Greenhouse Church has undergone quite a few changes lately, and most notable is their name. Formerly known as the Greenhouse Culture, the house of worship has dropped “the” and “culture” from the name, and everything is now operating under the aegis of Greenhouse, proper. Secondly, they've moved – but not far.
Greenhouse recently relocated to 1012 Massachusetts Street in downtown Lawrence, from its former home across the street, in the former Masonic Temple at the corner of 10thand Massachusetts. While they'd only been in their new space less than two months when I first spoke with Sean Hatch, Greenhouse's executive pastor – there were signs everywhere with the hashtage “#supersoftopening” – they already felt right at home.
“We were in that building for a little more than six years,” says Hatch of the Masonic Temple, which was actually the church's third home since it launched in January of 2012. “For a short period, at the very beginning, there were some meetings in the [SpringHill Suites] by the riverfront, and then the church met at Maceli's for about six months.”
Hatch and his family moved to Lawrence about a year into the church's existence, and by that point, Greenhouse had moved into the Masonic Temple. The church's senior pastor, Jared Scholz, struck a friendship with someone who worked for First Management, and the church was able to get a great deal on the Temple – with the caveat that it came as-is.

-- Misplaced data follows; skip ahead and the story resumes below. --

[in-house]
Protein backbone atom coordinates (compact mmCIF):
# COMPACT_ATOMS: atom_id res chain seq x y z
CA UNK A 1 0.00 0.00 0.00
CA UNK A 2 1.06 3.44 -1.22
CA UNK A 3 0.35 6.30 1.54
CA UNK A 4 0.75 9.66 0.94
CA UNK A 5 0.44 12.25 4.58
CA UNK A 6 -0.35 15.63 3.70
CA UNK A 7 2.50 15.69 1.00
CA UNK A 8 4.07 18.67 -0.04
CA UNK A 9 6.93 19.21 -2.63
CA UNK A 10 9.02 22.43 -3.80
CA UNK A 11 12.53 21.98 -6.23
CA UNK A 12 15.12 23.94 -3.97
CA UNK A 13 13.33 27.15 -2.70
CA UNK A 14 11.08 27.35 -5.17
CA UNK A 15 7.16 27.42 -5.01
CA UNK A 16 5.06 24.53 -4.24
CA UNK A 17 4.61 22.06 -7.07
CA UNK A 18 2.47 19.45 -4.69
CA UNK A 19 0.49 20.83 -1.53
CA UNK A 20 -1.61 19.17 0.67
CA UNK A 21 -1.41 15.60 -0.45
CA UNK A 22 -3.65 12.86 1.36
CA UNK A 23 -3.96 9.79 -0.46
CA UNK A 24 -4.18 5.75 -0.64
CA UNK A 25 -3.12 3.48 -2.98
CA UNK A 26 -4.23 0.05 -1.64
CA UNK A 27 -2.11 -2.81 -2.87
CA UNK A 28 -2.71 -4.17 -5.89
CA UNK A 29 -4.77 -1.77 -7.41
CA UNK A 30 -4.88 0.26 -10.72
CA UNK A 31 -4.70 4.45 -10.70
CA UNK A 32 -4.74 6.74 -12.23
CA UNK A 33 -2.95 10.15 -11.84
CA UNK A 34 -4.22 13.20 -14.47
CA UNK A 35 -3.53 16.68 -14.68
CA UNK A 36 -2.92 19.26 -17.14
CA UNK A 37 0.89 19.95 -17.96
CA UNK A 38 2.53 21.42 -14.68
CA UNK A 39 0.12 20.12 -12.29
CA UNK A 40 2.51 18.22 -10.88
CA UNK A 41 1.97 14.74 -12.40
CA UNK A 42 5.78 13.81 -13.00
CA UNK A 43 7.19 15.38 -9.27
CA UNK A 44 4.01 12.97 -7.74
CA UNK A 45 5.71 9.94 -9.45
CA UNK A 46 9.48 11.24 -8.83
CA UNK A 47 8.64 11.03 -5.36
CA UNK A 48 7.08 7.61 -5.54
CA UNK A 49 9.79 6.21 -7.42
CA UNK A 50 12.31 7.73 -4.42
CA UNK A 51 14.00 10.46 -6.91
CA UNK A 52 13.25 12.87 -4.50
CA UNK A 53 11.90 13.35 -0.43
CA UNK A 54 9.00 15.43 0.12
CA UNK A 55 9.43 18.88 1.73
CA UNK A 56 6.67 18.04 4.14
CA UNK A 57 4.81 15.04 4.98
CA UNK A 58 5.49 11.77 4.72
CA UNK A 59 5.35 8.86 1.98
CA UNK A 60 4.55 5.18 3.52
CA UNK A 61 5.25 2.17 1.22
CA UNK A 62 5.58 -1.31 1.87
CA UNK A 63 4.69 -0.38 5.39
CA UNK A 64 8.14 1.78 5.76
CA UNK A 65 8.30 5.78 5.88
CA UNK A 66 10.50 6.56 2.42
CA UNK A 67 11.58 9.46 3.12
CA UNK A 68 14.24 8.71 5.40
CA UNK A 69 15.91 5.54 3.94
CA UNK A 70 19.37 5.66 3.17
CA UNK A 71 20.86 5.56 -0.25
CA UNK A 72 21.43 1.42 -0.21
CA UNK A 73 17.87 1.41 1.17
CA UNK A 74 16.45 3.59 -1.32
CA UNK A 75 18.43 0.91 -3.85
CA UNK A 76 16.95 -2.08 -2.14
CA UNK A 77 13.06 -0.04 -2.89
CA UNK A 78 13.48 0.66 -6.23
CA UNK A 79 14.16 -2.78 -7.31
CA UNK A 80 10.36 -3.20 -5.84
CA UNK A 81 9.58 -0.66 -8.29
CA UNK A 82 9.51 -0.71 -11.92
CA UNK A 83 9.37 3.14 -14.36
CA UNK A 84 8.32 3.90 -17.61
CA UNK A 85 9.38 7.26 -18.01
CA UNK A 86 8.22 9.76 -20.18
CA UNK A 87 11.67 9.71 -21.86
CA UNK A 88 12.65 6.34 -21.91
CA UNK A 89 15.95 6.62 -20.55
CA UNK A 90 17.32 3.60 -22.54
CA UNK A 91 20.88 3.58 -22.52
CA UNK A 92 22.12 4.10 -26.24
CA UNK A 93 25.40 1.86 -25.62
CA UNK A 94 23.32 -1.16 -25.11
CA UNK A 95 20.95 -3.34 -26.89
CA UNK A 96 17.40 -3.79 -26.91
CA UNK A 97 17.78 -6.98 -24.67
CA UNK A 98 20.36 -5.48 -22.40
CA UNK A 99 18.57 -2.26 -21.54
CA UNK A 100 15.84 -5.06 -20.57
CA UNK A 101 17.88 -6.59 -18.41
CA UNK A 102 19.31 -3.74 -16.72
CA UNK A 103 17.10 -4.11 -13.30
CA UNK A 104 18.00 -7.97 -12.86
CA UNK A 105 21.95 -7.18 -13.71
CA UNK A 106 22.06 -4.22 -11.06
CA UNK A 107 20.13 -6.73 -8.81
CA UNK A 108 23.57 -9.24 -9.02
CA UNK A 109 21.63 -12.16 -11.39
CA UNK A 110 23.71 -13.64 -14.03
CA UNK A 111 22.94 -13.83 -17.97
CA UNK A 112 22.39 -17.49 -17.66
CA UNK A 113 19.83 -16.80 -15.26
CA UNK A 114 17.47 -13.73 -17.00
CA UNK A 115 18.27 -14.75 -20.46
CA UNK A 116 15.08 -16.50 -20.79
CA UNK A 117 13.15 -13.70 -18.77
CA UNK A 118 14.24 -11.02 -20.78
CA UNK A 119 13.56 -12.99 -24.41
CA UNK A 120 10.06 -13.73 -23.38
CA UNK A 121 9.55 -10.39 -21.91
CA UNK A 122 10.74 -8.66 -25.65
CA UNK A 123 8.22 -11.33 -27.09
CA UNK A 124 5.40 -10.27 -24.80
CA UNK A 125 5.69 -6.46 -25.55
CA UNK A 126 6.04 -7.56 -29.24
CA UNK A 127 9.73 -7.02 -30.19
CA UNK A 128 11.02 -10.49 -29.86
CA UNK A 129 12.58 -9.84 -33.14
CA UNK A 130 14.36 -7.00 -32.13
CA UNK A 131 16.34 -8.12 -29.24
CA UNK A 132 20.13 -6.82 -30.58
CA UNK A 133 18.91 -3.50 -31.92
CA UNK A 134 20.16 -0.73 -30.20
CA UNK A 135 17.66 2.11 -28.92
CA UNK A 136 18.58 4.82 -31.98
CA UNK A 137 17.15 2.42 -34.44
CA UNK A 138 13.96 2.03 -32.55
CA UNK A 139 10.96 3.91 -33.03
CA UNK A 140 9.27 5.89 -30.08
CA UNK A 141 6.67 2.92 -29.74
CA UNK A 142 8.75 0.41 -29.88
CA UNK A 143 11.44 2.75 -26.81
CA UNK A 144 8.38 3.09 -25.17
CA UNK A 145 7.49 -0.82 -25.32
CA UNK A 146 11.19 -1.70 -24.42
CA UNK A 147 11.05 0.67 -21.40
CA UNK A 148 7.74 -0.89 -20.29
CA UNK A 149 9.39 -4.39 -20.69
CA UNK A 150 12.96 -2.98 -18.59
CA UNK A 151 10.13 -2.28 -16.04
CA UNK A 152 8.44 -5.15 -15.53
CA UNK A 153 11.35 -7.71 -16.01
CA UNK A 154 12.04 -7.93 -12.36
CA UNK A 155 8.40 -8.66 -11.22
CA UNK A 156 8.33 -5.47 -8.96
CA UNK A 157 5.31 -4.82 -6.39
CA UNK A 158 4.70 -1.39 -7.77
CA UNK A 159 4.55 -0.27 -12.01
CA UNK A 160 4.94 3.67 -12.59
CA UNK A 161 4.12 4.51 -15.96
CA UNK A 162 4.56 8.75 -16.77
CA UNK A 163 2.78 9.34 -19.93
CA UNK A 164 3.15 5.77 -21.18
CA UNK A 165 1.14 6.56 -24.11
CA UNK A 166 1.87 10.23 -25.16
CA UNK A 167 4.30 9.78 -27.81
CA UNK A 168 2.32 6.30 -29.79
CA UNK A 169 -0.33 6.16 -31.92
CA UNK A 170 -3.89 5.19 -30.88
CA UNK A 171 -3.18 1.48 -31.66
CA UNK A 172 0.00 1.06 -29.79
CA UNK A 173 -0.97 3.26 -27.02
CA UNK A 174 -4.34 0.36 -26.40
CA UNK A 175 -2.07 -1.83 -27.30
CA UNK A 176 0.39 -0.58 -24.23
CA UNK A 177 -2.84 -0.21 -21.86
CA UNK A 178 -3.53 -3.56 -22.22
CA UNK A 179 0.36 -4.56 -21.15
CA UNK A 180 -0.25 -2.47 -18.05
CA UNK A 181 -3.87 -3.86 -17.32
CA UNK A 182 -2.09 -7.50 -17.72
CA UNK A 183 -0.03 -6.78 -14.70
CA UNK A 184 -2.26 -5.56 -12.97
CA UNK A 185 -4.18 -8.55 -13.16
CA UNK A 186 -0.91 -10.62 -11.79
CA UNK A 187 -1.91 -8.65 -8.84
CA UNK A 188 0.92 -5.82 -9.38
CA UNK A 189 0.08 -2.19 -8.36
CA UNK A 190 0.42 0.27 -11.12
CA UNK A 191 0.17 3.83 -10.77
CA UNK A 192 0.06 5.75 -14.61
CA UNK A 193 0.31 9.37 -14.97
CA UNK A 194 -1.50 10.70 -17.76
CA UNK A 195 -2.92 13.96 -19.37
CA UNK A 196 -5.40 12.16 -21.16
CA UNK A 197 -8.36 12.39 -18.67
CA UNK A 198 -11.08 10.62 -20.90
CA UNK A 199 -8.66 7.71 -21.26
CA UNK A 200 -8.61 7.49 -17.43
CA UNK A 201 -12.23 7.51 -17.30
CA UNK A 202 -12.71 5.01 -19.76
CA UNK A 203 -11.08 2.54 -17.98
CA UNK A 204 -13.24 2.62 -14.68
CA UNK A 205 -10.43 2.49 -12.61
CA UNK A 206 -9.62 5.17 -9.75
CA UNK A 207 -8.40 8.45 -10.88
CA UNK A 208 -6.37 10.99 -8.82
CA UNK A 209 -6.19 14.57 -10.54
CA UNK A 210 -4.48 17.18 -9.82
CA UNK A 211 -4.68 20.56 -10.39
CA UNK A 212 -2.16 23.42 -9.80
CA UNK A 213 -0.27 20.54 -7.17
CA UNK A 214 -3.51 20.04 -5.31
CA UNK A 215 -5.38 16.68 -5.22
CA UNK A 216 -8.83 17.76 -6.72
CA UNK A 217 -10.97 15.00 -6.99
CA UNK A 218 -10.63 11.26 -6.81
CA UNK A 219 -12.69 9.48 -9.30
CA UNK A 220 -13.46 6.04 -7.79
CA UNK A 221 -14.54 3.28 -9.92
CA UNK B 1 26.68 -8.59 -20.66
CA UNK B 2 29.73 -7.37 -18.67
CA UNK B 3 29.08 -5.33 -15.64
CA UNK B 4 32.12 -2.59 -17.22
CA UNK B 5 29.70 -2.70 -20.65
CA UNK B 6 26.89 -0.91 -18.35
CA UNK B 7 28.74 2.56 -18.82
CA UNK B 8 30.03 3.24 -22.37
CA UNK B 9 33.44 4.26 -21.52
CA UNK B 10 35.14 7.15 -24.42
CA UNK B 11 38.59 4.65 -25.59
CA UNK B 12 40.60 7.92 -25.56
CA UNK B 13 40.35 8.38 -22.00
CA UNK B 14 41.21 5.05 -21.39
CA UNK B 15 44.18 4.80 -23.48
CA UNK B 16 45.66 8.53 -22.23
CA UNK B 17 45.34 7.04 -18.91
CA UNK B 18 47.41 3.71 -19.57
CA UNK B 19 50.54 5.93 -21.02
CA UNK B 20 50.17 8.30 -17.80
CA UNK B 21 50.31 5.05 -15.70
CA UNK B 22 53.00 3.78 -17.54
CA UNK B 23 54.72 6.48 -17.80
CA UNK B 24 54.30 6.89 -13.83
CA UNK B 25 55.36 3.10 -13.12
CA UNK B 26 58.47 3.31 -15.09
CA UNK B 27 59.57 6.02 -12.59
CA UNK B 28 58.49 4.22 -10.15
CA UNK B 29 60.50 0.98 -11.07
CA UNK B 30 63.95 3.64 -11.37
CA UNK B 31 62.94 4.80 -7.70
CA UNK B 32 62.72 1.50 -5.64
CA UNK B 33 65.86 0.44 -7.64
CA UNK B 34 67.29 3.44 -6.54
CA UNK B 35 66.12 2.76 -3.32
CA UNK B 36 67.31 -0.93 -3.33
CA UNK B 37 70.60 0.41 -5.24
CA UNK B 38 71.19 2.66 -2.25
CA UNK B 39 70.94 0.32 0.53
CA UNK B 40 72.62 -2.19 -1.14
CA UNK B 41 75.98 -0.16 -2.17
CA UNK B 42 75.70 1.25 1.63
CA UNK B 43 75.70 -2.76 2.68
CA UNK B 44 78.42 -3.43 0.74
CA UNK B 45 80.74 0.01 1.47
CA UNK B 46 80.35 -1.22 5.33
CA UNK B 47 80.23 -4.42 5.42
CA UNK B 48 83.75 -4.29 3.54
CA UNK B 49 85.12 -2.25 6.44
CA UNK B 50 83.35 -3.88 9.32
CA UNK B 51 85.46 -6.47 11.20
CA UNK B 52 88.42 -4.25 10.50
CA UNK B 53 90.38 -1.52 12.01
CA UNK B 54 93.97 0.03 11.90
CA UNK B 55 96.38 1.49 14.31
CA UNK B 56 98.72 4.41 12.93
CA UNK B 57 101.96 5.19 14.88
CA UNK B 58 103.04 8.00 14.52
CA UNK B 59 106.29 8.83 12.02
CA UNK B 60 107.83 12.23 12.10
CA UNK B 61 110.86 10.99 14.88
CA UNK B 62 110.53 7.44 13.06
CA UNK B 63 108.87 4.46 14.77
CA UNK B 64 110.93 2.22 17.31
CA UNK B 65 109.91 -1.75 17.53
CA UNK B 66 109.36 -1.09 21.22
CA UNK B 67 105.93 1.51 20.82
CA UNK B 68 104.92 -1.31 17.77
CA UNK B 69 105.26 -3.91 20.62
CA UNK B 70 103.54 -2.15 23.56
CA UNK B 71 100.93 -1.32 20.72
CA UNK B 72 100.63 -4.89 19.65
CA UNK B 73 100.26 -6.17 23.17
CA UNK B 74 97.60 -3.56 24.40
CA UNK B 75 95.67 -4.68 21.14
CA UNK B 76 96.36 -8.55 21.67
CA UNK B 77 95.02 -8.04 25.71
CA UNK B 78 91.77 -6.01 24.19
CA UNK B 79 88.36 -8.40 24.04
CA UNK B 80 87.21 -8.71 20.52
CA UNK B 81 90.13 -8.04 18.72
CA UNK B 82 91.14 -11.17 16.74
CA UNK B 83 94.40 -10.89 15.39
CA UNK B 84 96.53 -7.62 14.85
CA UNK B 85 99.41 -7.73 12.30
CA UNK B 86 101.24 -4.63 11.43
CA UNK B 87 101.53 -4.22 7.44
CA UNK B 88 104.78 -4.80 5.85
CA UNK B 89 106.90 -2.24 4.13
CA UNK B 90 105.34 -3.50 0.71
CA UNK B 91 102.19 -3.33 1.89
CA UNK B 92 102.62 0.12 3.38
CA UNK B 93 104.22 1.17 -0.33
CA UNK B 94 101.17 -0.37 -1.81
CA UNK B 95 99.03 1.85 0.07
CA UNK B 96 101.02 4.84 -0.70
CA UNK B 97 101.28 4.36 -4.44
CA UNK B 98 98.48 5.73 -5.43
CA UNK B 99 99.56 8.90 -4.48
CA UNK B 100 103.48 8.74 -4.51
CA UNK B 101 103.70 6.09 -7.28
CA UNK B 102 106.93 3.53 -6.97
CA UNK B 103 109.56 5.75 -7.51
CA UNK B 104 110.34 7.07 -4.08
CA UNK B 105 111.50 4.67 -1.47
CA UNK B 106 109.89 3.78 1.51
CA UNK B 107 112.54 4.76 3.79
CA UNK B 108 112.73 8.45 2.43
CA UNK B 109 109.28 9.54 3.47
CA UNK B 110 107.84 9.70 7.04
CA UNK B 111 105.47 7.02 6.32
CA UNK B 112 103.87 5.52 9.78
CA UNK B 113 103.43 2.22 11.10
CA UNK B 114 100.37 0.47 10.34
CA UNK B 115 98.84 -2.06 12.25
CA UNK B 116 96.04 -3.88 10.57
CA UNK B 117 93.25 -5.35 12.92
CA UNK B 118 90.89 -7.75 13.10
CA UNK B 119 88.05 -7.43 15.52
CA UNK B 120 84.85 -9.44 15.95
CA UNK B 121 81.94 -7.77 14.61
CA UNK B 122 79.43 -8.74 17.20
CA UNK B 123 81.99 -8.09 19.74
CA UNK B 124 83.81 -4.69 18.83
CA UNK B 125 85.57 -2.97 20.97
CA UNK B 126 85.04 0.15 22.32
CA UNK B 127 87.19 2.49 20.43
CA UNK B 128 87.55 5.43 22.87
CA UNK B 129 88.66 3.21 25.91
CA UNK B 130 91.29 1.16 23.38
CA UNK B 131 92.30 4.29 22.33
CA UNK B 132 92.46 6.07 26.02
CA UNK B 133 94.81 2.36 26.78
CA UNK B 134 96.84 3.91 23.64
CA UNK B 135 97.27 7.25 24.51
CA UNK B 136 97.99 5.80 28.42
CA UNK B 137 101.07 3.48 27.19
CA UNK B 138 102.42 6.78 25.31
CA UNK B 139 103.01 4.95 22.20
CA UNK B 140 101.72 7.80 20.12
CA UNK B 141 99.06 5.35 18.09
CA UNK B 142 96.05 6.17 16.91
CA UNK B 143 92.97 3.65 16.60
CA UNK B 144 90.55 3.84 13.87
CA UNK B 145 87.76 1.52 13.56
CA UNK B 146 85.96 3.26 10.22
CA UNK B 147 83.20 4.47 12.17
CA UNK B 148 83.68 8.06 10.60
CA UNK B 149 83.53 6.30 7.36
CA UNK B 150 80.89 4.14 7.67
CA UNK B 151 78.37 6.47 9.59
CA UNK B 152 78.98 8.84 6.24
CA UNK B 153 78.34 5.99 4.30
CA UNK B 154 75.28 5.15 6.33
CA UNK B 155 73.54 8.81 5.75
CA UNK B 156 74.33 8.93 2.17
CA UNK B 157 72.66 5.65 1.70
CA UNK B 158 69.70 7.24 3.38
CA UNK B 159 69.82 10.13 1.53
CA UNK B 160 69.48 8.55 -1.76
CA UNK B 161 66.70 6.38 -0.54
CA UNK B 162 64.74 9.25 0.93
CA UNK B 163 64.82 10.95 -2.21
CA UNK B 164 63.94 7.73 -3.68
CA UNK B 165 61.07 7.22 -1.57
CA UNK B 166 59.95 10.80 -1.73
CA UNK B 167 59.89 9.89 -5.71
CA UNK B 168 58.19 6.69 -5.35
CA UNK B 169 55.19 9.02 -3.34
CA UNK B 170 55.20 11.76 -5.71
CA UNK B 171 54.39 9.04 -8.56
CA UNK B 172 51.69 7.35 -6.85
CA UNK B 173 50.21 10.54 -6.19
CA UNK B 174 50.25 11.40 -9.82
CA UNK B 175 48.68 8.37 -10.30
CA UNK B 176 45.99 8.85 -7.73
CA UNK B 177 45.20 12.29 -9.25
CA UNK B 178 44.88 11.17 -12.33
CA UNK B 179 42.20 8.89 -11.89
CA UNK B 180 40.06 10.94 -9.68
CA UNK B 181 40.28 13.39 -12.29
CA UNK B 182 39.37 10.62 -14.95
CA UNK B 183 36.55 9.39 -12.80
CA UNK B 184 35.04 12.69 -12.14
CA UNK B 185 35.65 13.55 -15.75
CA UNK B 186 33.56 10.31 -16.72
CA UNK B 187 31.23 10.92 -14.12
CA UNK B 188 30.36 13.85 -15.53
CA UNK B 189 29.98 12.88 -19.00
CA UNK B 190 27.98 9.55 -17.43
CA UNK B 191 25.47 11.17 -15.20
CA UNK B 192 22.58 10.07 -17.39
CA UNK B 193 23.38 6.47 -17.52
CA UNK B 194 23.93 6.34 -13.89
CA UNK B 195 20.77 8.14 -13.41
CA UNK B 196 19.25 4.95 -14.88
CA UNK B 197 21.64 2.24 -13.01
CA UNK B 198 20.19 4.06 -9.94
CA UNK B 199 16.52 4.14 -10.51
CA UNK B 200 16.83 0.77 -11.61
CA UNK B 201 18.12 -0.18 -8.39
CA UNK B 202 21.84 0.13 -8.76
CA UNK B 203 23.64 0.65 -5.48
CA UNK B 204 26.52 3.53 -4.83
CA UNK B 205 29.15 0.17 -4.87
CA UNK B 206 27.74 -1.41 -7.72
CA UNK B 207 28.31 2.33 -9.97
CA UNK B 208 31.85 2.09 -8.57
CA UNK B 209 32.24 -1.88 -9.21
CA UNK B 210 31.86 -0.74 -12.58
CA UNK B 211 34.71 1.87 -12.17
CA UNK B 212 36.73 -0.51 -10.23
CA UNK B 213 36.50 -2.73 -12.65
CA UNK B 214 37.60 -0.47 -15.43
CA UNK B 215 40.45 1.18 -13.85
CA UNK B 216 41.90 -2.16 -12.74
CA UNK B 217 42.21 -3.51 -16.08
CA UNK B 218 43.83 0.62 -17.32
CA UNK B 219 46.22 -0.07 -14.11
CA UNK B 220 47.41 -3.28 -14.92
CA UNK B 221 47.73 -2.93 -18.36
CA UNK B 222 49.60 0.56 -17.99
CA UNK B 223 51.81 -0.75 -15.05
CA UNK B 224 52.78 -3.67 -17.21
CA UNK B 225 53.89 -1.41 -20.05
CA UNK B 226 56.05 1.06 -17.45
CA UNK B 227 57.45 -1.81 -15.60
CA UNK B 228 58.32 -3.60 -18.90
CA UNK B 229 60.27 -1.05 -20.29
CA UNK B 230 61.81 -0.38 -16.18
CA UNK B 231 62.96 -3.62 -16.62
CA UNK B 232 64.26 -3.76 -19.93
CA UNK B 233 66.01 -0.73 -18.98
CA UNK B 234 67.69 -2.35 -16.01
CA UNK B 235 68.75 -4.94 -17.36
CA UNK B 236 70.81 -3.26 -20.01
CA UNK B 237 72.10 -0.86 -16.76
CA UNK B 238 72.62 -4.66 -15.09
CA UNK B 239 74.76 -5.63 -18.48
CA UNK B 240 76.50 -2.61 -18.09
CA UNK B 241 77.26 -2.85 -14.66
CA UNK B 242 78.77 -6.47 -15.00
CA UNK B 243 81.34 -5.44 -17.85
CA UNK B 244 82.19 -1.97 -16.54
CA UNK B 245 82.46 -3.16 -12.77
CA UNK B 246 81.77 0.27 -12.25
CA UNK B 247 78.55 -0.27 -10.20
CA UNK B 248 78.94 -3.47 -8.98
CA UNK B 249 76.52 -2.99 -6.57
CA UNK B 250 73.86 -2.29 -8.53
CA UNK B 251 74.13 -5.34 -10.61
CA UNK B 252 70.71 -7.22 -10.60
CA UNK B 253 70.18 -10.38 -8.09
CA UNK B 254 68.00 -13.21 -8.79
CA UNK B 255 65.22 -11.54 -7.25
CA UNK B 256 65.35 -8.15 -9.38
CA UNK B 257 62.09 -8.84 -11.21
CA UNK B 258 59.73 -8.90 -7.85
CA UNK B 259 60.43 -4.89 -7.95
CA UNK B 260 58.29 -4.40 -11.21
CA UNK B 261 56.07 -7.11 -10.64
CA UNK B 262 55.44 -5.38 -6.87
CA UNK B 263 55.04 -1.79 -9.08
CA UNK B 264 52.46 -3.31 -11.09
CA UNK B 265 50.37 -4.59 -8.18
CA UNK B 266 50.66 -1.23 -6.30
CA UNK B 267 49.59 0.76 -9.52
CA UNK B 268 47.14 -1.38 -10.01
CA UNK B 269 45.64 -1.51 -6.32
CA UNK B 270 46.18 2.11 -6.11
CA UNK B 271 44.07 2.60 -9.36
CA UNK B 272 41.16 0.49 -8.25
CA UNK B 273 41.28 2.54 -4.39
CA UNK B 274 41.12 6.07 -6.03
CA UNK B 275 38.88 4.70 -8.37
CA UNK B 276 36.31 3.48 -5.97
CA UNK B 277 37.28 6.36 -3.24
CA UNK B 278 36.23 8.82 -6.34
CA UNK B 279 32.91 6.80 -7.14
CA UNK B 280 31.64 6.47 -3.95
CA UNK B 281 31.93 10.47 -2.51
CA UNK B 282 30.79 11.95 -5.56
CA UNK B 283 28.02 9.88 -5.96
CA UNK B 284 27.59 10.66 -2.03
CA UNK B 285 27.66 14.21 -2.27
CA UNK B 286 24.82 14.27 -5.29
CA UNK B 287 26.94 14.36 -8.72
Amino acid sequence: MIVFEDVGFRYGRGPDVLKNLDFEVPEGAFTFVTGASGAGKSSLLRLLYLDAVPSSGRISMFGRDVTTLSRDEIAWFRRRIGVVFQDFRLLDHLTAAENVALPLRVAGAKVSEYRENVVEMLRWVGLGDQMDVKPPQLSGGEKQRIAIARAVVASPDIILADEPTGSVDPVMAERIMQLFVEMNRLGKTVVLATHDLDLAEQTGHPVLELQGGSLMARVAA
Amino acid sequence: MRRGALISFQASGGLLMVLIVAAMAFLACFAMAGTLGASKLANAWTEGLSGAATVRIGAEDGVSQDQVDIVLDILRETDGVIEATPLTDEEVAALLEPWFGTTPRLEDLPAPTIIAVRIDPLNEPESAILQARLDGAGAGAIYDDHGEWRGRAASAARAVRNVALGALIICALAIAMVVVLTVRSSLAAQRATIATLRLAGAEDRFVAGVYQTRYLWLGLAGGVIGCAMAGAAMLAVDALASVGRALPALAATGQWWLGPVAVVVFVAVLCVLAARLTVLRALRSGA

“There was like, a decade of nothing in there and it was just – well, some folks I'm guessing didn't have homes found their way in through the roof hatch,” offers up the pastor as an example. While he and his family missed all that, Hatch says that some of the church's members have some crazy stories of the things that they cleaned in the process of rehabbing the building. While it was a good home – to the point where Greenhouse had considered purchasing the Masonic Temple – rules governing what can and can't be done to a historical building meant that the church's future plans couldn't happen in that space.
“The ability to divide up space and make it what we want it to be is a really big upgrade for us, as opposed to taking a building as-is,” Hatch explains. While he's quick to note that Greenhouse's former space served them well for the six years they were there, as well as it being pretty cool to bring new life into an old building, finding a permanent home that fits them better is a wonderful thing.
“We lost a little bit of storage space under the sidewalks, but other than that, it's the exact same footprint,” offers the pastor when I comment as to how big their new location feels. The office space upstairs was quickly converted into kids' classrooms for Sunday mornings, which the pastor says is a big improvement from the previous children's space, which was one big open basement, subdivided with partitions. “There's natural light in the kids' rooms, which is huge. There's a lot of families that come and having them go down to the basement – as nice as we had made it – these new spaces feel much more modern.”